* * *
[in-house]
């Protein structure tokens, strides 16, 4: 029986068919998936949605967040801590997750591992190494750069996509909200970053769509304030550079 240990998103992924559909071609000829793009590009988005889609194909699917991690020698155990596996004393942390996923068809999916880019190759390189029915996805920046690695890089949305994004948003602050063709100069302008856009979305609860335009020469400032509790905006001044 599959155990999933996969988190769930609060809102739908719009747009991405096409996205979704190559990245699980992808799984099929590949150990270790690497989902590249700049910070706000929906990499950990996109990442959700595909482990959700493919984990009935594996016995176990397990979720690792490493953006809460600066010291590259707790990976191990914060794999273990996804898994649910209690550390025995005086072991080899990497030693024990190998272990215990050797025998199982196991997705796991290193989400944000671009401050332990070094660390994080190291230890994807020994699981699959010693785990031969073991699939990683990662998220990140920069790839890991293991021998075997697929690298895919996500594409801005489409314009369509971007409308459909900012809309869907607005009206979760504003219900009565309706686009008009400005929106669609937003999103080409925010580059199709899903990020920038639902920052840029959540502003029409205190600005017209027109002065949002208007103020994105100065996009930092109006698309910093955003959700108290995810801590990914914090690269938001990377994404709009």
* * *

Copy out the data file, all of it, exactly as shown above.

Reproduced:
[in-house]
């Protein structure tokens, strides 16, 4: 029986068919998936949605967040801590997750591992190494750069996509909200970053769509304030550079 240990998103992924559909071609000829793009590009988005889609194909699917991690020698155990596996004393942390996923068809999916880019190759390189029915996805920046690695890089949305994004948003602050063709100069302008856009979305609860335009020469400032509790905006001044 599959155990999933996969988190769930609060809102739908719009747009991405096409996205979704190559990245699980992808799984099929590949150990270790690497989902590249700049910070706000929906990499950990996109990442959700595909482990959700493919984990009935594996016995176990397990979720690792490493953006809460600066010291590259707790990976191990914060794999273990996804898994649910209690550390025995005086072991080899990497030693024990190998272990215990050797025998199982196991997705796991290193989400944000671009401050332990070094660390994080190291230890994807020994699981699959010693785990031969073991699939990683990662998220990140920069790839890991293991021998075997697929690298895919996500594409801005489409314009369509971007409308459909900012809309869907607005009206979760504003219900009565309706686009008009400005929106669609937003999103080409925010580059199709899903990020920038639902920052840029959540502003029409205190600005017209027109002065949002208007103020994105100065996009930092109006698309910093955003959700108290995810801590990914914090690269938001990377994404709009």